Kelso Association, North Britain

Rev. Mr. Towers's Congregation, Barbican

22 15 6

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power, &c.

twenty-three persons, who lrave ex . The following Extracts of Let- perienced delivering mercy. The

ters from abroad, muy be en- private and public Religious Socouraging to the People of cieties increasing ; new places of

God in Britain : - worship building, &c.-A wonder. From a Minister at Berlin, Aug. 30.

ful display of God's power was wit

nessed a few weeks ago at the Bap“When I reflect on the awful state tist Association, held at Redstone, of England, I feel more than words in this cominonwealth. 3000 peocan express; but when I think what ple assembled.

The preaching numbers there are, whose prayers continued Friday, Saturday, and continually rise unto God, my heart Lord's Day, from eight in the mornis filled with the utmost gratitude ing till after night, without the to the Lord, who is able to protect least intermission. The hearers, them from their wicked and pro- my correspondent writes, were li. fane enemy."

terally wedged, as to numbers; and East Friesland, Sept. 15.

fixed, as to attention, the whole "I fear not much for England

season. A great many were brought from Buonaparte and the French. others were made to shout aloud,

to cry out under a sense of guilt; There are more with


on account of soul - emancipation; against you; because the Lord has a great multitude of children in opposers were silenced by Jehovah's your country. He will, doubtless, hear their fervent prayers; and, the Lord is also astonishingly visi-

The good and blessed work of for their sake, give security. There ble in Georgia, South and North are also in Germany, many, who Carolina, &c. &c. and to the eastdaily unite in prayer for England's ward of

this metropolis; at Boston, welfare.'

Newbury Port, &c. A Mr. Pope,

a Baptist minister in North Caro. MADEIRA.

lina, has, within eighteen months, In the month of October last, a

or less time, baptized 1300 persons. dreadful calamity befel the town of

By a letter, which I received toFunchal, the capital of the island day, from the Rev. Mr. Holcombe, of Madeira. A mighty torrent, of Savannah, I find that in that occasioned probably by the burst- city they were, last month, expe. ing of a water-spout, rushed down riencing such marks of divine re. from the mountains; and carried gard, as to claim their liveliest graaway, with irresistible force, three titude. On the first Lord's Day in bridges, a magnificent church, October, he baptized a young man mansions, warehouses, cattle, and (a Jew) on a credible profession of several hundreds of the inhabitants his faith in Jesus Christ. Mr. into the sea. The darkness of the Holcombe speaks of him as posnight, the horrid roar of the waters, sessing very promising abilities. the cries of the sufferers, and the The Saturday succeeding this pleas. terror of all, forined a scene of in. ing event, he baptized, in presence expressible distress. — May we not of a crowded assembly, a late Fesay with the Psalmist, “. Come, and deral Judge (the Hon. Mr. Clay) see the works of God! he is terri- spoken of, taken in every view, as ble in liis doing toward the children the greatest man that Georgia has of men ?"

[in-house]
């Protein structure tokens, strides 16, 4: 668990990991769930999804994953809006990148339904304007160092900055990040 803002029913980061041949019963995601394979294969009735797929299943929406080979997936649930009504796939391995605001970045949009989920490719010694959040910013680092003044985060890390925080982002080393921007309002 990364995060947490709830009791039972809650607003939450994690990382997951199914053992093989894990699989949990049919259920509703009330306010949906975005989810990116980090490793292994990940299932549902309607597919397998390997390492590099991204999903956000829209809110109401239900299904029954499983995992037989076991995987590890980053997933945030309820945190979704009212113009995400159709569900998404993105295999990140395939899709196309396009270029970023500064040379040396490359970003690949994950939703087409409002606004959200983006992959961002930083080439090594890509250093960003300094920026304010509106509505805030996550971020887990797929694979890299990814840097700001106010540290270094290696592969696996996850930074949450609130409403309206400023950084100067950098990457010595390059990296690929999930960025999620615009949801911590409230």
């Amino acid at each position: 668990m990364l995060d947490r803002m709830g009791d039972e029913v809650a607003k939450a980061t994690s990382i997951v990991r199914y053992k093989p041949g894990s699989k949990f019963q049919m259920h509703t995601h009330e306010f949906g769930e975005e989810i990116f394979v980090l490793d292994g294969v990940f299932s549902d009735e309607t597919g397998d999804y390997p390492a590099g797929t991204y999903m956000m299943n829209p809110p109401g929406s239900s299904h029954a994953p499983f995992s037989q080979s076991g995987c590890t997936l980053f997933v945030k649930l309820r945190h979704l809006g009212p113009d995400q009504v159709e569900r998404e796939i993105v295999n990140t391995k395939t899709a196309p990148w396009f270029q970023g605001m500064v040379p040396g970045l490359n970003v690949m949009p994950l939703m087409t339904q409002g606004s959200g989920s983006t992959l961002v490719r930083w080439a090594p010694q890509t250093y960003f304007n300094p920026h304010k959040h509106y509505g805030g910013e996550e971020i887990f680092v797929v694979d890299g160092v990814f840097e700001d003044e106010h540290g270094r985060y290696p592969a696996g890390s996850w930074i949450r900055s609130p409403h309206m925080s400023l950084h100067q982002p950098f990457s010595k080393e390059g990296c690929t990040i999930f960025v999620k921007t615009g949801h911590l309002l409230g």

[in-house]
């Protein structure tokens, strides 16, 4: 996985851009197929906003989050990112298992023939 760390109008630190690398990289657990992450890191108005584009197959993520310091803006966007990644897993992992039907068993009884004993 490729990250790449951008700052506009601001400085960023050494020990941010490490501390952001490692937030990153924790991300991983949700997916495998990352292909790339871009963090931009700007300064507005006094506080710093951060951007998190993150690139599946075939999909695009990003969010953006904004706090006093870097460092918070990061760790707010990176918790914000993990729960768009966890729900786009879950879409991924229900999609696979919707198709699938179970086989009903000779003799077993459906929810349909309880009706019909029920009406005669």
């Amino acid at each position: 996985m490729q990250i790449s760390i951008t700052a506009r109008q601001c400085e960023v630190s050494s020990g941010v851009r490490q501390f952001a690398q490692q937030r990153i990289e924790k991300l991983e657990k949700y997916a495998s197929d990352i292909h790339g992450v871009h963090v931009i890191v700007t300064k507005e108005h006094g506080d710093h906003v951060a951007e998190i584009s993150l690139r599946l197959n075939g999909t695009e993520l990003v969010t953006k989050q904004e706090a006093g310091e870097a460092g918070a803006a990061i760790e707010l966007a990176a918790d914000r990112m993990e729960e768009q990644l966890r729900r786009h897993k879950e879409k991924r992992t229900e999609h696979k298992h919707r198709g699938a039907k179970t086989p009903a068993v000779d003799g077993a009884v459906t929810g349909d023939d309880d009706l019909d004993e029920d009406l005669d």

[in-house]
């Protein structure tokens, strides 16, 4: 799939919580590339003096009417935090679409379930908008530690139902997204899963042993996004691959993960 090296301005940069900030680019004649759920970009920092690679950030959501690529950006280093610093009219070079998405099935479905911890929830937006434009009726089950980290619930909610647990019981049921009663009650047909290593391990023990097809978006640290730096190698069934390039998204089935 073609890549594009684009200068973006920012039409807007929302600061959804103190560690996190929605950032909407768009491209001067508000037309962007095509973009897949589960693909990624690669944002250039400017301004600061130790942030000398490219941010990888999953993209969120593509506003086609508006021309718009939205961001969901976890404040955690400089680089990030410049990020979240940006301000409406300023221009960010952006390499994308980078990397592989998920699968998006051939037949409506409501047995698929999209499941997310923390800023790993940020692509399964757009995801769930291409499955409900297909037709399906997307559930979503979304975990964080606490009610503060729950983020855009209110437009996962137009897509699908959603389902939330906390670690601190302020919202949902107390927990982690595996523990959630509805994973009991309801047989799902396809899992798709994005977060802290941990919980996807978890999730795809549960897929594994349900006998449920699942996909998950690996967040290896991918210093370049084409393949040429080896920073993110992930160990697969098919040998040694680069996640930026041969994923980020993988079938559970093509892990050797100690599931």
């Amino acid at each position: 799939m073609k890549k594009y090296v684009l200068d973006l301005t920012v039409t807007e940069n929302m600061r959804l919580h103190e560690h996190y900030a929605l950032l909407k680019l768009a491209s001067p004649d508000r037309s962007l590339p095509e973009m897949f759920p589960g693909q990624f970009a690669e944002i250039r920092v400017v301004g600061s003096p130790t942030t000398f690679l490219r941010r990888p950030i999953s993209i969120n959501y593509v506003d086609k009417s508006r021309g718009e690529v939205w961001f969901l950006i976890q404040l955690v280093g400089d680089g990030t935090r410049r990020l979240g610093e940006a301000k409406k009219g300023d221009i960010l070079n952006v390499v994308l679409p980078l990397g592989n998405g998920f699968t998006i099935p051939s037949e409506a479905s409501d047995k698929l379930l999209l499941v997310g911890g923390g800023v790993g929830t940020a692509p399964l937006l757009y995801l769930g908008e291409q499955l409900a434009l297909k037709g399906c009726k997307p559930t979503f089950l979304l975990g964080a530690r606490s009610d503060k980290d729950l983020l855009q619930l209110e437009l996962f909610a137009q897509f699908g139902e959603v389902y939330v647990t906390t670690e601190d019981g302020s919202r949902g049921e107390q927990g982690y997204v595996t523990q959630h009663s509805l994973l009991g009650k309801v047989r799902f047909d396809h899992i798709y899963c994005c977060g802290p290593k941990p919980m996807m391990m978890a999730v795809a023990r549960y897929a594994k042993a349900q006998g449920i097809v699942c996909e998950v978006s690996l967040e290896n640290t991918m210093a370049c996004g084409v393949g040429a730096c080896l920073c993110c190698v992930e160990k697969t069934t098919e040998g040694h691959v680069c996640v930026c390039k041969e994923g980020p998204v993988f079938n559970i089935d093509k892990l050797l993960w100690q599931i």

ever produced: he is already licensed by the church to preach

the gospel.-Mr.Holcombe adds, That AMERICA,

the spirit of preaching and exhortExtract of a Letter from the ing among the ministers of Jesus in

Rer, Dr. Wm. Rogers, of that state, and of hearing among Philadelphia.

the people, exceeds every thing of

the 'kind heretofore experienced Dear Sir,

Nov. 18, 1803. among them. When God works, SINCE I wrote you in May, I who can lett! I suppose you will have been called upon to baptize have beurd i

of Philadelphia, as well as New that a suitable person offered as a York, having been again visited by Missionary to the Indians : but the the yellow, or malignant fever. Committee has now been able to My family continued in the city the avail themselves of the labours of whole time; and were mercifully the Rev. Gideon Blackburn, whom preserved. I went about pretty they have engaged in a Mission to much as usual ; preached every the Cherokees. They wish not to Lord's Day twice in our meeting- be iinproperly sanguine; but Mr. house, which is situated in the most Blackburn's acquaintance with those populous part of our metropolis. It Indians (in whose vicinity he reis true, pur congregations were very sides) his apparent qualifications small; but God, I trust, was with for the work, and the cordiality us. Two Sabbaths in succession, with which he has undertaken it, both morning and afternoon, I de- furnish, as they think, a good foun. livered discourses from Psalm xci, dation whereon to build a strong 1-4. As the Lord hath appeared hope of success. He has in charge for our salvation from the pestic immediately to attempt the estalish. lence, so it is my fervent prayer ment of a school on the border of that he will appear for your salva. the Indian territory, for the education from war and all its horrors. tion of the Aborigines. In our country, we enjoy great Mr. John Chavis has been em. peace and prosperity. Oh! that it ployed for two years past as a Misa might be the case universally. sionary to the Blacks in Virginia and

Through infinite mercy, myself North Carolina : he is a black man, and family are well. Mrs. R. who has had a liberal education, unites in love to self and Mrs. W. and has been regularly introduced From, my dear Sir, yours most into the ininistry. His diligence siucerely,